Some All About Eve facts and trivia:
  • Claudette Colbert was originally cast as Margo, but had to drop out after injuring her back shortly before filming began and Davis stepped in.  Other actresses considered for the role included Marlene Dietrich, Tallulah Bankhead, Susan Hayward, Ingrid Bergman, Barbara Stanwyck, Joan Crawford and Gertrude Lawrence.  Other actresses considered for Eve included Jeanne Crain, who had just appeared in Mankiewicz's previous film, A Letter To Three Wives, and Donna Reed.
  • All About Eve earned fourteen Oscar nominations, the most ever by a motion picture.  This record has never been exceeded and was only equaled decades later by Titanic.
  • Tallulah Bankhead was widely considered to be the real-life inspiration for Margo Channing.  While Davis based her performance on the larger-than-life Bankhead, author Mary Orr personally told Bankhead that Margo was not based on her.  Bankhead was reportedly not amused by this news.
  • Davis' husky voice was the result of screaming matches with her then-husband, William Sherry, as their marriage was deteriorating.  She fell in love with her co-star Merrill during filming.  Davis and Merrill eventually married and the result was a ten-year roller coaster ride that ended in divorce.  During their marriage they adopted a daughter they named Margot, who was later found to suffer from mental retardation so severe that she was institutionalized.  They also adopted a son, Michael.  Davis' daughter by Sherry, B.D. Sherry (later known by her married name of B.D. Hyman) would go on to write My Mother's Keeper, in which she detailed a chaotic and dysfunctional life with Bette, who disowned her as a result.
  • The film was originally titled Best Performance.  The title was changed by Fox head Darryl F. Zanuck, who took the new title from Addison DeWitt's opening monologue.
  • Future superstar and icon Marilyn Monroe made one of her early appearances in this film.  She played a ditzy blonde aspiring actress making nice with a producer in the position to help her career.  Other actresses considered for the small role were Angela Lansbury and Zsa Zsa Gabor, who was married to George Sanders at the time.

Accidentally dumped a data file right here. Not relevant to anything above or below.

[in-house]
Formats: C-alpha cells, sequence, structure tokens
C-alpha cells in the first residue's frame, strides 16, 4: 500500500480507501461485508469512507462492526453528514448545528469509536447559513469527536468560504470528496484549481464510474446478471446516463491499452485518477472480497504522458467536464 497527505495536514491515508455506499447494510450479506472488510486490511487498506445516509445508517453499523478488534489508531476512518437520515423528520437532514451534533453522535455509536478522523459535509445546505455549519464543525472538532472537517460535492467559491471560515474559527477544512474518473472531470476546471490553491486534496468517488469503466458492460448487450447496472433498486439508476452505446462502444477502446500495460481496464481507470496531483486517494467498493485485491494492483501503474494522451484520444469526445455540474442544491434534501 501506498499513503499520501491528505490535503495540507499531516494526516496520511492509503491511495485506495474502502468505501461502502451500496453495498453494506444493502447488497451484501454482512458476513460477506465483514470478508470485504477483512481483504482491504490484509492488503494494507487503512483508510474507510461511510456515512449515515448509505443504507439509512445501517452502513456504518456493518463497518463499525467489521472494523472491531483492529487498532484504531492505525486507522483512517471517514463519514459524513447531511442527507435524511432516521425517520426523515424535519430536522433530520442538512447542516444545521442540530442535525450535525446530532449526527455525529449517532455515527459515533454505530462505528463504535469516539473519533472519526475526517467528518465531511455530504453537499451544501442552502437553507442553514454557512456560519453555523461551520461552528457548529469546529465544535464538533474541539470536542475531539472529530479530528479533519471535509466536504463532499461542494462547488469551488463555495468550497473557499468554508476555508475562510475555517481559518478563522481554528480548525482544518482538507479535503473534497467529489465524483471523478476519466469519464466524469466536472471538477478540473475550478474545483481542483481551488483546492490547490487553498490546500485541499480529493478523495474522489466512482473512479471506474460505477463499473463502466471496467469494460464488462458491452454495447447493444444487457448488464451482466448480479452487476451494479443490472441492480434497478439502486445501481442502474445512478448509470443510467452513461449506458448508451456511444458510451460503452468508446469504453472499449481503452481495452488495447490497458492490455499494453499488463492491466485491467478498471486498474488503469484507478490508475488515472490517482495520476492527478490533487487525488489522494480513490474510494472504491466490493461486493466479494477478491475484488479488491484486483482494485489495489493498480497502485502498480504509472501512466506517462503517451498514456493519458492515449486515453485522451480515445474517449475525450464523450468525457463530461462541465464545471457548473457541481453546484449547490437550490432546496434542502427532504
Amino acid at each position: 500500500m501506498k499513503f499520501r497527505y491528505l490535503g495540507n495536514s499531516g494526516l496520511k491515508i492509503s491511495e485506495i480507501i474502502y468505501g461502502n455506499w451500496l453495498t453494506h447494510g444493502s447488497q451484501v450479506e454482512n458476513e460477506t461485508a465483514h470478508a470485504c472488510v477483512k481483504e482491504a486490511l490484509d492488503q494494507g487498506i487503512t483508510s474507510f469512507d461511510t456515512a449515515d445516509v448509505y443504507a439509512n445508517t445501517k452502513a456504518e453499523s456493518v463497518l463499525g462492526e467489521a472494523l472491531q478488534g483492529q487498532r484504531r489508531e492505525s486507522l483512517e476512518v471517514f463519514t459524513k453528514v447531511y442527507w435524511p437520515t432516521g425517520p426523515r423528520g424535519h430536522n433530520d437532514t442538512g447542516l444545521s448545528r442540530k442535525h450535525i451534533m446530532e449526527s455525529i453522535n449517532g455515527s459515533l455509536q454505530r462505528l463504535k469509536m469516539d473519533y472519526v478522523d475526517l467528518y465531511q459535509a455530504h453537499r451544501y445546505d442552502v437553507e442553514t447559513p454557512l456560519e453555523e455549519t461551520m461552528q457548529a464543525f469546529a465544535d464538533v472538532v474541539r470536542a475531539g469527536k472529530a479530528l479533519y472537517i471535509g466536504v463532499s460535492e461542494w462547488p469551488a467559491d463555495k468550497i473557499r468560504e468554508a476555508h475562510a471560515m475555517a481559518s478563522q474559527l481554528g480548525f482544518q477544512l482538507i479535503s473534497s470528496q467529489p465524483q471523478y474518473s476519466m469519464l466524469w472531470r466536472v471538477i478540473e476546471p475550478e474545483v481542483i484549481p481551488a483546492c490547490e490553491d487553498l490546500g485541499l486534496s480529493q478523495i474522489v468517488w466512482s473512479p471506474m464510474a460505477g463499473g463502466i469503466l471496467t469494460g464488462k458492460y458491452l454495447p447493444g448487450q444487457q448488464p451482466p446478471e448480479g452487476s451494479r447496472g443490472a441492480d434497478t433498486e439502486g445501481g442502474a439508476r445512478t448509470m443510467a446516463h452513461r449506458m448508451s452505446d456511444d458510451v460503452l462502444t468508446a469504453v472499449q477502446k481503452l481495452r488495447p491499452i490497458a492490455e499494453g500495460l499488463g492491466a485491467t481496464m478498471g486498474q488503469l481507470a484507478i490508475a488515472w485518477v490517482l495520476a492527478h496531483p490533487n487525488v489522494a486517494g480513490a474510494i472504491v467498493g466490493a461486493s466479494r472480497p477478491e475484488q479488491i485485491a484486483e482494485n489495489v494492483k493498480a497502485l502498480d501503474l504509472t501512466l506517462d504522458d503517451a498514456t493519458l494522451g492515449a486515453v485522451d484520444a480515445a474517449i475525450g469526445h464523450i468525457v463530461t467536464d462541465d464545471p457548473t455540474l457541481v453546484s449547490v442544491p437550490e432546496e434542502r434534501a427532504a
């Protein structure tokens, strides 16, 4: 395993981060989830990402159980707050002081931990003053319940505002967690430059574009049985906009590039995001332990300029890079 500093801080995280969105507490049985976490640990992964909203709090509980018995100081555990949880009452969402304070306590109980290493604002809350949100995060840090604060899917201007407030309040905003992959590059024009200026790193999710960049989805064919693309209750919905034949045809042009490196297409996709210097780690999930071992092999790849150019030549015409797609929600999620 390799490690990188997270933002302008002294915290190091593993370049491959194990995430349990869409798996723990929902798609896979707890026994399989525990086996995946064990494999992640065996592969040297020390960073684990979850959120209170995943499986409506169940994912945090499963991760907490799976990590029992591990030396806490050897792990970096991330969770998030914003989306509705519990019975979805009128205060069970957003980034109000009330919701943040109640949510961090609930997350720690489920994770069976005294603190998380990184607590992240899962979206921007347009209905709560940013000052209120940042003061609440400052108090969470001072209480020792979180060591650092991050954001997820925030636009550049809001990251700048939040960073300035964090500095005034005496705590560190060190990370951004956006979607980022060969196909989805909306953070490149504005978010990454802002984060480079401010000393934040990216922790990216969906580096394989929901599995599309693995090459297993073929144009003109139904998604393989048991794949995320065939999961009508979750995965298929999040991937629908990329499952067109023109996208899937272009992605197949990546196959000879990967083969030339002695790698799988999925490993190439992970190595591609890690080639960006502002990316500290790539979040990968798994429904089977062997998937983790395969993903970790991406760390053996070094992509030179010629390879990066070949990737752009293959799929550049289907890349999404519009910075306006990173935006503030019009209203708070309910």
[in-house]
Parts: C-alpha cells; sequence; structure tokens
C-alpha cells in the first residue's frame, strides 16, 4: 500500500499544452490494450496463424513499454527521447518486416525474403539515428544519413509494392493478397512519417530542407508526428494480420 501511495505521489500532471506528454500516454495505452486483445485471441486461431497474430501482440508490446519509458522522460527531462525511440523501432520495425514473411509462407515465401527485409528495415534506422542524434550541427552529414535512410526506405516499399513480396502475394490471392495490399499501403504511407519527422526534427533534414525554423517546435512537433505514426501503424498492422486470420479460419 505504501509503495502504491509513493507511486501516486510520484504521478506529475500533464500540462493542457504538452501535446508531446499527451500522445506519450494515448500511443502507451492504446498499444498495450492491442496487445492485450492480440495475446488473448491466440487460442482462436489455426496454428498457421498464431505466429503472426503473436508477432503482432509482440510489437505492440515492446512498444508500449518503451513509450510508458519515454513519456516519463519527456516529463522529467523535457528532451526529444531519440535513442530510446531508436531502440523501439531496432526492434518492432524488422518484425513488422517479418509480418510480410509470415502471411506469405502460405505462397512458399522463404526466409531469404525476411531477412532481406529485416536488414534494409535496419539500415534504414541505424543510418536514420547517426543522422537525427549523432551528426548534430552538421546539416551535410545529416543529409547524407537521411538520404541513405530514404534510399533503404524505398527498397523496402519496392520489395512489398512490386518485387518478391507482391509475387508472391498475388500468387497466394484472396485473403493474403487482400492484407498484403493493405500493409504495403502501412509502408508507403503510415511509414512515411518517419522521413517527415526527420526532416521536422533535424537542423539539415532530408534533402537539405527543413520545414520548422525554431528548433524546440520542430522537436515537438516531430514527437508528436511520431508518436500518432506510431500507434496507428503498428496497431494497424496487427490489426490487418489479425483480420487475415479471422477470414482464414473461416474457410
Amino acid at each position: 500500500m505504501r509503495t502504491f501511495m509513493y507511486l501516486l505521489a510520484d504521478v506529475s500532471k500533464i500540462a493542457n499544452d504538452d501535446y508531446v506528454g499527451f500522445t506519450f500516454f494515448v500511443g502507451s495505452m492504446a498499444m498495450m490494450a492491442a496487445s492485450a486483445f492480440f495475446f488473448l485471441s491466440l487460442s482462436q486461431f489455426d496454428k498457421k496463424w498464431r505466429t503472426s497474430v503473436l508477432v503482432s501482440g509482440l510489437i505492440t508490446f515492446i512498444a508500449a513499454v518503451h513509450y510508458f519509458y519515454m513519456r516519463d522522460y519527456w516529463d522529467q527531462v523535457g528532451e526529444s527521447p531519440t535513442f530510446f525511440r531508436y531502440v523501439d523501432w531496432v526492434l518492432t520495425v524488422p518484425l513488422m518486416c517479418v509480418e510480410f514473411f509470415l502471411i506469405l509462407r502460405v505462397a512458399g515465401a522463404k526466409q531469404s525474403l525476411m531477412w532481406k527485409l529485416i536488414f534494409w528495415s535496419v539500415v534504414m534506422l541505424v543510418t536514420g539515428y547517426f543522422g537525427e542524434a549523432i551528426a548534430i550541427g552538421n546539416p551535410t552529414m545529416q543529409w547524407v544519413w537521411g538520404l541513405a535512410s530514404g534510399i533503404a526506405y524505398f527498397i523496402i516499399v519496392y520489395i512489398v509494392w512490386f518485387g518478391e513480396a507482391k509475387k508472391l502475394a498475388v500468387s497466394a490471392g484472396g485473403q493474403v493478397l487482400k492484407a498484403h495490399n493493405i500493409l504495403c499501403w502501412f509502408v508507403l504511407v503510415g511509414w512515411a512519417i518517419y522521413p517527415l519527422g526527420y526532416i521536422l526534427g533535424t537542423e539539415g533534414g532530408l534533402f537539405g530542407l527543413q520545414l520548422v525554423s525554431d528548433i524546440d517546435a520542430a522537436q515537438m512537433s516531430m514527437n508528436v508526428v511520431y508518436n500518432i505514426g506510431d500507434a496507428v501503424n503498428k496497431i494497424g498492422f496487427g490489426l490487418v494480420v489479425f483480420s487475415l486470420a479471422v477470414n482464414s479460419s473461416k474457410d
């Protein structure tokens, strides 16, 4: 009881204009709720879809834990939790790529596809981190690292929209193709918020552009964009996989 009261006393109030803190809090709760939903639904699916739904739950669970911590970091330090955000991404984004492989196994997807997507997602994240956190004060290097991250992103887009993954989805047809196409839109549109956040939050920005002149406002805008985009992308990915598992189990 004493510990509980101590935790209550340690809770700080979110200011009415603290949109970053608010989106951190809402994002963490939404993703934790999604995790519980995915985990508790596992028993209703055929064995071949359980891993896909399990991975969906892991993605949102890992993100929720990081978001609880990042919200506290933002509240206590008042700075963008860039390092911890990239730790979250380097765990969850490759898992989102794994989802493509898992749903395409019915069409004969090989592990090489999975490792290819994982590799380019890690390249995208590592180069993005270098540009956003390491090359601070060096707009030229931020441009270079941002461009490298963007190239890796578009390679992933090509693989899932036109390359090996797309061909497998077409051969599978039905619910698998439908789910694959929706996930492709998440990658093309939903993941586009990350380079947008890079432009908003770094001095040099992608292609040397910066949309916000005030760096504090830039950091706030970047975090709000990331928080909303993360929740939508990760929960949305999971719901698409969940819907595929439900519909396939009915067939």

• Mary Orr's story The Wisdom of Eve was based on a real-life incident involving Austrian stage actress Elisabeth Bergner.  In the short story, which originally appeared in Cosmopolitan in 1946, Eve's exploits are detailed by Karen, who at the end is revealed to be on her way to Reno to obtain a divorce from her playwright-husband, whom Eve has stolen away from her.
  • A Broadway musical version of the film, titled Applause, opened in 1970 and won the Tony Award for Best Musical.  It ran for almost 900 performances.  Margo was first played by Lauren Bacall; when Bacall left the show she was replaced by Anne Baxter.
  • All About Eve has a staggering 100% fresh rating at Rotten Tomatoes.
The Los Angeles Theatre is located at 615 Broadway in DTLA, on the same block as Clifton's Cafeteria, which is currently closed for remodeling.  Before the film began we were informed that the family that owns the Los Angeles Theatre also own a couple other historic theatres in the area and they are committed to restoring those to their former glory as well.  The DTLA renaissance hasn't quite made it to Broadway yet, but with the restoration of Clifton's and the old movie houses, hopefully it won't be long until it does.

Some shots of the interior (unfortunately not great quality as I took them with my phone):

All About Eve on imdb - Joseph L. Mankiewicz on imdb - Bette Davis on imdb - Anne Baxter on imdb - George Sanders on imdb - Celeste Holm on imdb - Gary Merrill on imdb - Hugh Marlowe on imdb - Thelma Ritter on imdb - Marilyn Monroe on imdb - All About Eve on Wikipedia - All About Eve on Rotten Tomatoes - Bette Davis: The Official Site